The biomass boiler uses wood pellets to produce heat.
- About every 2 weeks during the winter a lorry delivers pellets to the site which are fed into a large store next to the boiler, and an auger automatically takes the pellets from the store and transports them to the boiler for combustion
- EON decided to use wood pellets, despite being 60% more expensive than wood chips because of poor experiences on previous developments with the quality of woodchips and problems maintaining the boilers as a result
- Using wood provides a low carbon source of energy as CO2 is absorbed during the growth phase of the trees which is then released when burnt; so almost no net carbon is emitted over the full life cycle of this process. In addition the pellets are a waste by-product of the timber industry (typically saw dust) which might not otherwise have a use
- The capacity of the boiler is about 400kW and is 80% efficient, and is designed to top up the heating from the gas CHP system during the winter heating system
More information is available from this poster.
Gas CHP System
The gas CHP (Combined Heat and Power) is used to provide most of the hot water for the site.
- The ‘boiler’ consists of an internal combustion engine (truck engine) power by natural gas. The mechanical energy from the engine drives a generator which provides electricity. Any spare heat is then distributed to the homes (via the thermal store)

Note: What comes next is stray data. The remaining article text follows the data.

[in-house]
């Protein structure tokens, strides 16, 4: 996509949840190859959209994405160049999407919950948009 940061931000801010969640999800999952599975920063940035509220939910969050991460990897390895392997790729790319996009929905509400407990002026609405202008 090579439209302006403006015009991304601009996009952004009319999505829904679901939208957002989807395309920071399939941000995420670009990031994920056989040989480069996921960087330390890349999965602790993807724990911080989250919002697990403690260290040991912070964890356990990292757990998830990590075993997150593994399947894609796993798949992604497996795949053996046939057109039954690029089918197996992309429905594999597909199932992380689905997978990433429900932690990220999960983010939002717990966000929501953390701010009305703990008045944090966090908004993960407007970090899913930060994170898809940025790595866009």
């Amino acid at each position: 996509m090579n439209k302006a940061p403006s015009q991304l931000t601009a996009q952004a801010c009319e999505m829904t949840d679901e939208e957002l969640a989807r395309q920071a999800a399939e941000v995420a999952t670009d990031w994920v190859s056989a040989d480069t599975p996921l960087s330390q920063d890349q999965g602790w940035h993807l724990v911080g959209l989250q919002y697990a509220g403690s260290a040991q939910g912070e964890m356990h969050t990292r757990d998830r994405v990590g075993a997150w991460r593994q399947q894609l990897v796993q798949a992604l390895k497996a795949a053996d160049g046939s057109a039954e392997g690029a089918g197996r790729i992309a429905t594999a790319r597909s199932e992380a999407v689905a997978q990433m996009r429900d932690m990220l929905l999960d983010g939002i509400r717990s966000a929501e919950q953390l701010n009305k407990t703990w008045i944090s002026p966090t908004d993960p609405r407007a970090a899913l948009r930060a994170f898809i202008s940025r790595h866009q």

- CHP is an efficient way of generating low carbon electricity where it displaces fossil fuel power stations on our national grid. Even the most efficient traditional gas turbine is only 50% efficient; the 50% of the remaining energy is permanently lost as heat. In a CHP system by distributing the heat the system can be up to 90% efficient, almost halving the CO2 produced compared with a traditional gas turbine system
- The CHP system is the main provider of energy for the site and has an output capacity of 230 kW of electricity combined with 350 kW of heat
More information is available on this poster.
As a backup to the base-load heat provided by the biomass and CHP boilers there are 2 large capacity 2.3MW gas boilers which are only designed to work for a few hours per year during peak loads. More information is available on this poster.